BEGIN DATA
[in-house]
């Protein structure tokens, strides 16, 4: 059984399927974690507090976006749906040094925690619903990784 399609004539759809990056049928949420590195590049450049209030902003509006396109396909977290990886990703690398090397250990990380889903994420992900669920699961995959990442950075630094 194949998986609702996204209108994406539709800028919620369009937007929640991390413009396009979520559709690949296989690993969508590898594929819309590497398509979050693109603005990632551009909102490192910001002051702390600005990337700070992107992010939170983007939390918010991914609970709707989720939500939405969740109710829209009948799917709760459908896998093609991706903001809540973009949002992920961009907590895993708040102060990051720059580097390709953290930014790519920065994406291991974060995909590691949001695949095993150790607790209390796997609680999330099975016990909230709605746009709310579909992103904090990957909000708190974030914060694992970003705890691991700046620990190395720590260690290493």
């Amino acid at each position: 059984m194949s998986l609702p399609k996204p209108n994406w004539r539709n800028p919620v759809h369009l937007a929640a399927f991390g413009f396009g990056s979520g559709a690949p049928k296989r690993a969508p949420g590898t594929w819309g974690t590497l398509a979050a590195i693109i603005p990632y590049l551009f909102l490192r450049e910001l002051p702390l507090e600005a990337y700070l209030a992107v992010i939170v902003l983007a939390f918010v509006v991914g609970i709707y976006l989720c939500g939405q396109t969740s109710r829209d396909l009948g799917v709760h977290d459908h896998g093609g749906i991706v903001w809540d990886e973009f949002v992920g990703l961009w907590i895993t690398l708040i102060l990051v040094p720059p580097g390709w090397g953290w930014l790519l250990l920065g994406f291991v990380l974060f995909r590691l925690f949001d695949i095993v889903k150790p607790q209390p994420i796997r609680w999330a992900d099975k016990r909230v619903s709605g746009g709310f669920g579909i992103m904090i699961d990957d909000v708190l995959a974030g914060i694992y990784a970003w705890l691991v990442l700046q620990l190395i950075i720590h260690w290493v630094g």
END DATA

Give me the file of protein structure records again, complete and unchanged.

[in-house]
């Protein structure tokens, strides 16, 4: 059984399927974690507090976006749906040094925690619903990784 399609004539759809990056049928949420590195590049450049209030902003509006396109396909977290990886990703690398090397250990990380889903994420992900669920699961995959990442950075630094 194949998986609702996204209108994406539709800028919620369009937007929640991390413009396009979520559709690949296989690993969508590898594929819309590497398509979050693109603005990632551009909102490192910001002051702390600005990337700070992107992010939170983007939390918010991914609970709707989720939500939405969740109710829209009948799917709760459908896998093609991706903001809540973009949002992920961009907590895993708040102060990051720059580097390709953290930014790519920065994406291991974060995909590691949001695949095993150790607790209390796997609680999330099975016990909230709605746009709310579909992103904090990957909000708190974030914060694992970003705890691991700046620990190395720590260690290493």
């Amino acid at each position: 059984m194949s998986l609702p399609k996204p209108n994406w004539r539709n800028p919620v759809h369009l937007a929640a399927f991390g413009f396009g990056s979520g559709a690949p049928k296989r690993a969508p949420g590898t594929w819309g974690t590497l398509a979050a590195i693109i603005p990632y590049l551009f909102l490192r450049e910001l002051p702390l507090e600005a990337y700070l209030a992107v992010i939170v902003l983007a939390f918010v509006v991914g609970i709707y976006l989720c939500g939405q396109t969740s109710r829209d396909l009948g799917v709760h977290d459908h896998g093609g749906i991706v903001w809540d990886e973009f949002v992920g990703l961009w907590i895993t690398l708040i102060l990051v040094p720059p580097g390709w090397g953290w930014l790519l250990l920065g994406f291991v990380l974060f995909r590691l925690f949001d695949i095993v889903k150790p607790q209390p994420i796997r609680w999330a992900d099975k016990r909230v619903s709605g746009g709310f669920g579909i992103m904090i699961d990957d909000v708190l995959a974030g914060i694992y990784a970003w705890l691991v990442l700046q620990l190395i950075i720590h260690w290493v630094g």